The only time the radio was ever off in Adam Hunte’s house was if the record player was
on. Growing up he was exposed to hundreds of different types of music, with 80’s Synth-
Pop and 70’s Disco catching his ear more than the others. Being a child of the 1990’s
meant these were the sounds of the past but they somehow felt like they were from the
future. Something about the beats and pulsating synthesizers really resonated with him
and fuelled his imagination.
Adam began to put together his own tracks in a similar vein throughout 2016 and by the
start of 2017 he had completed an albums worth of material. April 2017 saw the full
release of this self produced debut album simply titled Flash Cassette.
In order to help promote the album, Adam felt people needed to see and hear the tracks
performed live with a loose freshness. To get the desired sound he realised another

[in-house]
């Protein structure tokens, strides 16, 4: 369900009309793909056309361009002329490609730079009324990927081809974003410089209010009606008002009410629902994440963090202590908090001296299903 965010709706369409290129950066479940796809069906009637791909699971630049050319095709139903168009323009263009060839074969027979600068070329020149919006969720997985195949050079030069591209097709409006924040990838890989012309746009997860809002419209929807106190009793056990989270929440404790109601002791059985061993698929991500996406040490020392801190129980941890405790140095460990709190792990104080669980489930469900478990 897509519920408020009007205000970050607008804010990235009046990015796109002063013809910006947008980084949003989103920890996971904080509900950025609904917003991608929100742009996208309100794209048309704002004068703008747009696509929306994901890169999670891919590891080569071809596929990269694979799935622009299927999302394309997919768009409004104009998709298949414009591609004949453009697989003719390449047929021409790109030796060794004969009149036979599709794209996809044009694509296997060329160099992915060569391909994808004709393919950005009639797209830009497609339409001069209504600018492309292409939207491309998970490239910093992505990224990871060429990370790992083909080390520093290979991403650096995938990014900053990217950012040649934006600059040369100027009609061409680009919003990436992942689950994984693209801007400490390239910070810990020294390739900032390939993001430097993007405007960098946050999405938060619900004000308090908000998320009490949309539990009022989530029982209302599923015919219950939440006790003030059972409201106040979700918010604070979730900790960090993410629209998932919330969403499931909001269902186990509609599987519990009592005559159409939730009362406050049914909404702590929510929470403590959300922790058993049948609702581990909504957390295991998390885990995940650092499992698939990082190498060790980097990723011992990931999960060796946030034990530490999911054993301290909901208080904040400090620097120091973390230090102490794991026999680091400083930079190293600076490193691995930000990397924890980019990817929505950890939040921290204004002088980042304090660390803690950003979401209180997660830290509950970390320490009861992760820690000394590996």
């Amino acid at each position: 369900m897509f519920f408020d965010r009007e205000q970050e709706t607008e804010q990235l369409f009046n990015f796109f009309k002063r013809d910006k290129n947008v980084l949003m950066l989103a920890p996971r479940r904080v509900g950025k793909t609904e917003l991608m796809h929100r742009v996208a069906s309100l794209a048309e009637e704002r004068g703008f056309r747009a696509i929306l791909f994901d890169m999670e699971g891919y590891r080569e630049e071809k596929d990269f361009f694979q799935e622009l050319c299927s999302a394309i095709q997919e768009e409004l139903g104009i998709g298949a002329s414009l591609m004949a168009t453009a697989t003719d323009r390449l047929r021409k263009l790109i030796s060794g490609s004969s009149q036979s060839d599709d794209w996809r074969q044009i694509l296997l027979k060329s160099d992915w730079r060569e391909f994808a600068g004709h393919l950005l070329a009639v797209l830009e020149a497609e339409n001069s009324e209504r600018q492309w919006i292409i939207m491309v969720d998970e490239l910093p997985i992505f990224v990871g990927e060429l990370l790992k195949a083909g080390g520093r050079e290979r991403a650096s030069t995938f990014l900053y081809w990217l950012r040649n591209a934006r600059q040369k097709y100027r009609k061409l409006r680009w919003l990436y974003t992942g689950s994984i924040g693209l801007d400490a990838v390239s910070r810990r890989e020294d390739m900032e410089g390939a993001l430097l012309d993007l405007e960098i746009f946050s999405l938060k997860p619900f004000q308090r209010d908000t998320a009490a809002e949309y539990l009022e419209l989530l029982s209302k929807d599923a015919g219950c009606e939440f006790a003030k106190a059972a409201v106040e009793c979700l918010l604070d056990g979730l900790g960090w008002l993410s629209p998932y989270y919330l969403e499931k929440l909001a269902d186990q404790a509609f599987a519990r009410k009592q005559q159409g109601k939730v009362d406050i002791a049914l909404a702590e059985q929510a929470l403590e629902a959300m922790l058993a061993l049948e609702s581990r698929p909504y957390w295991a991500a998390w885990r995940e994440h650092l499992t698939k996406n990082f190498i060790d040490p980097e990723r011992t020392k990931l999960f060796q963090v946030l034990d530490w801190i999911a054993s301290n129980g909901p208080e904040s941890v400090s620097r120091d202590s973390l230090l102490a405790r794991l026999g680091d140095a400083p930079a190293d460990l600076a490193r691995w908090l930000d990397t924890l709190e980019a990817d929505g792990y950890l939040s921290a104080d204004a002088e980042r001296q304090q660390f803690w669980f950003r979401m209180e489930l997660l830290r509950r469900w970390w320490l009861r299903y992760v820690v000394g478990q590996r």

member, and live instruments would be needed to really boost the power of the music and
add another human element to the proceedings. It was at this point that David Kaer came
onto the team. As a multi-instrumentalist and former music technology and production
student Dave added a new dimension to Flash Cassette and really helped transform the
project from one man making melodic beats in his bedroom, to a captivating live show.
With their second album, aptly titled II, nearing two years of age, the duo are now currently
hard at work on their third album with one mission in mind.
Flash Cassette are here. And they’re bringing Synth-Funk back to the dance floor.
I sat down with the Duo awhile back to talk about their inspirations and aspirations, read on...
Tell us a little about the band, where you’re from and how you got started in Music?